If you’re visiting Hawai‘i, take the time to learn a little bit about its history prior to becoming one of the United States. You may be surprised to find that this island state was once a monarchy, home to kings and queens. On O‘ahu, these three stops will enlighten you – and allow you to walk in the footsteps of royalty.
‘Iolani Palace – The only official royal residence in the United States, ‘Iolani Palace – built in the late 1800s – was a modern marvel of its time. Indoor plumbing, electrical lighting, and even a telephone, shortly after its invention made the residence comfortable enough for King Kalakaua, Queen Kapi`olani, and their many important guests. Tours take visitors through the Grand Hall, State Dining Room, and past the regal royal thrones. You’ll also see the imprisonment room, where Queen Lili`uokalani was kept during the United States overthrow of the Hawaiian government. On most Fridays, you can catch the Royal Hawaiian Band from noon to 1 pm on the palace grounds in a free concert. Kama‘aina can take advantage of once a month free admission. 364 South King Street, Corner Of King St. & Richard St.; (808) 522-0822
Photo: Spencer Critchley
Kamehameha Statue – Across from the ‘Iolani Palace, at the Ali‘iolani Hale (the judiciary building) you’ll stand in awe of King Kamehameha, the leader who united the Hawaiian Islands under one rule. This is one of four statues honoring the king. There are two on the Big Island of Hawai‘i and a fourth stands in the National Statuary Hall in Washington, DC. If you happen to be visiting on June 11, King Kamehameha Day in the islands, you’ll see the statues draped with flower lei.
Bishop Museum – In the museum’s Hawaiian Hall, the Abigail Kinoiki Kekaulike Kāhili Room is home to a precious collection of kahili, or feather standards, once belonging to Hawaiian royalty. The family tree detailing the lineage of the Hawaiian monarchy is fascinating and you’ll see photos of many of Hawai‘i’s kings and queens, along with some of their personal effects. 1525 Bernice Street; (808) 847-3511
With the Pacific Ocean lapping at its shores, the island of O‘ahu is the perfect place for discovering a multitude of rainbow-hued tropical fish. Snorkelers will love the chance to get right in the water with the creatures of the deep, and landlubbers can observe the underwater world without getting their feet wet. Visitors will want to check out these popular stops near downtown Honolulu for some fabulous fish watching.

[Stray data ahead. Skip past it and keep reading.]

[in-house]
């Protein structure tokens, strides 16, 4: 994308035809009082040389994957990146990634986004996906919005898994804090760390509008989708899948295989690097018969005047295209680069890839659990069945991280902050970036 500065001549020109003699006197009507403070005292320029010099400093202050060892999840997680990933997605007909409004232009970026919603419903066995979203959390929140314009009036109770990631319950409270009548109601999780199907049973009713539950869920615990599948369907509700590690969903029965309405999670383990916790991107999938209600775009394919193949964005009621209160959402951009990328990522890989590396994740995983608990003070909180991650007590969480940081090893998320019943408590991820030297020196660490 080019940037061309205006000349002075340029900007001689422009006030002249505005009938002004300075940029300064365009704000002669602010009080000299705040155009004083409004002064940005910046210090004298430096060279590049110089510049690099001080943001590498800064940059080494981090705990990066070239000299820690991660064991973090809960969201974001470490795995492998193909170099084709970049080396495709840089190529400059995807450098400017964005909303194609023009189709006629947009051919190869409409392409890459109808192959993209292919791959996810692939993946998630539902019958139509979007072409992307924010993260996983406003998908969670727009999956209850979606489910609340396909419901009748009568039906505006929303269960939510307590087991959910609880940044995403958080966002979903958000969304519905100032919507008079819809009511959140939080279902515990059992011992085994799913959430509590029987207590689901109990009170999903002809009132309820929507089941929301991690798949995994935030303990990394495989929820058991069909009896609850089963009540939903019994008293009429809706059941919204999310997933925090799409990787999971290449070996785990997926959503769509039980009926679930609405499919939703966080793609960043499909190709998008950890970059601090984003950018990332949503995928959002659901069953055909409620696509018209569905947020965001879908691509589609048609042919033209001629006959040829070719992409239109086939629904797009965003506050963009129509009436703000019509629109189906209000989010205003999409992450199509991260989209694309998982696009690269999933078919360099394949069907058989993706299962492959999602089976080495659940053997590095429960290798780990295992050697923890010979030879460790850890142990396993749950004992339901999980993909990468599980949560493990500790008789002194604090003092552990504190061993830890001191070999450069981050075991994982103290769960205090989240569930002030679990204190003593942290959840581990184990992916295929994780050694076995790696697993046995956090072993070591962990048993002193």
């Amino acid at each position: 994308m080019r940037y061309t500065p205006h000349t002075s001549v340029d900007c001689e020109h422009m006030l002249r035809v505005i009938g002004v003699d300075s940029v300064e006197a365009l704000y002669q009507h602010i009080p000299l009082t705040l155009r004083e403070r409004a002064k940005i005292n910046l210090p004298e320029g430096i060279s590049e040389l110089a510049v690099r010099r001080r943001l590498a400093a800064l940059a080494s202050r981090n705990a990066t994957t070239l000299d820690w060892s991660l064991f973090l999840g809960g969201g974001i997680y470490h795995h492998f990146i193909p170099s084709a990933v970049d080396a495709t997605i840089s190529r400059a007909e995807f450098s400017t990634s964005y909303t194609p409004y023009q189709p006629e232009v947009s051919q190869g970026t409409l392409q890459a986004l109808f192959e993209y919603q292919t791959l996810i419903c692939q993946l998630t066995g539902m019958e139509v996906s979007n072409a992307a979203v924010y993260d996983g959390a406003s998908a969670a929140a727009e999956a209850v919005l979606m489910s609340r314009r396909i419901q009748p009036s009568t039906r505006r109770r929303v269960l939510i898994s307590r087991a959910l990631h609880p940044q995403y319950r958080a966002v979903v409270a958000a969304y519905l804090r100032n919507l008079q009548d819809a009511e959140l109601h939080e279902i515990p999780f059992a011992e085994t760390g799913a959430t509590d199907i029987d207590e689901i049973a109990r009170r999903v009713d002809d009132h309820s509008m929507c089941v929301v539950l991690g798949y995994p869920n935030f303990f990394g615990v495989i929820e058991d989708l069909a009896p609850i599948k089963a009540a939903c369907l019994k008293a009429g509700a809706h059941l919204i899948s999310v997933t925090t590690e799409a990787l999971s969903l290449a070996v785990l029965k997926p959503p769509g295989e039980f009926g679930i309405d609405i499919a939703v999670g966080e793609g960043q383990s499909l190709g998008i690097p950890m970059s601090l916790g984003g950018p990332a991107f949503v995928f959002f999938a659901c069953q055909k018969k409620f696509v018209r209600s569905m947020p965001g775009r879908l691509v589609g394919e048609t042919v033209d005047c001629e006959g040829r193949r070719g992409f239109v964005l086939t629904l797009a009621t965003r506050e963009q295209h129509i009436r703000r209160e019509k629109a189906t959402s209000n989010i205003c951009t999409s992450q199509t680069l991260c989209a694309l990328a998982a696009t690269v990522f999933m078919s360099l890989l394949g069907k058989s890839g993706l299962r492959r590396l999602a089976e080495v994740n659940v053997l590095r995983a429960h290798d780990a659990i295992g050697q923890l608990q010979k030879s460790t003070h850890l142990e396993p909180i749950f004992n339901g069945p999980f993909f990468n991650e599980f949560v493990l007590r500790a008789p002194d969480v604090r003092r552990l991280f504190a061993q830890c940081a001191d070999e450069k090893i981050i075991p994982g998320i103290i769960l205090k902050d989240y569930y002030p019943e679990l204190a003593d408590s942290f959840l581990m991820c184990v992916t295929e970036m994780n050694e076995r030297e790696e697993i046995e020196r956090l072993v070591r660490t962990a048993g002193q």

Waikiki Aquarium – Sure to be a hit with kids, favorite sights at the Waikiki Aquarium include a real-life Nemo (technically a Clownfish) and two endangered Hawaiian Monk Seals. At the aquarium, kids come face-to-face with more than 500 species of aquatic animals and plants. Reef sharks? Sea Jellies? You’ll see them here. Not far from Nuka ‘au and Maka onaona – the resident monk seals – the Edge of the Reef outdoor exhibit recreates a profile of habitats you might find along a Hawaiian rocky shoreline. It also features a touch pool where visitors can feel underwater creatures like sea cucumbers and red pencil urchins. Parents with young children will appreciate the wide walkways allowing for easy stroller access.
Hanauma Bay Nature Preserve – This idyllic snorkel spot made the news with President Obama’s recent visit to the island, when he and his family had private use of the facility. Happily, Hanauma Bay is open to all visitors, not just those of the presidential sort. The clear blue water of this sheltered bay is home to myriad fish, including Hawai‘i’s state fish, the humuhumunukunukuapua‘a. If you plan to head out into the water, remember that the underwater wildlife here is protected. Don’t touch or feed any of the fish and refrain from standing on the coral.There is snorkel gear available for rent on the beach if you don’t have your own. Parking here can be limited, so plan to arrive early. If you’d prefer to avoid the hassle, ask your hotel concierge about shuttles or public transportation options – there are several.
The Oceanarium – Located at the Pacific Beach Hotel, the three-story indoor Oceanarium is a 280,000-gallon aquarium featuring more than 70 different species. Viewing the aquarium is free, or dine at the Oceanarium Restaurant for breakfast, lunch, or dinner (consider trying their Pau Hana Friday special, where from 4:30 – 10 pm you can take 25% off the prime rib and crab leg buffet, and indulge in $3 beers). More adventurous types might want to dive in with Snuba – a combination of snorkeling and scuba diving. No certification is necessary, so most anyone can try it. Dives happen every 30 minutes and are scheduled Monday through Saturday.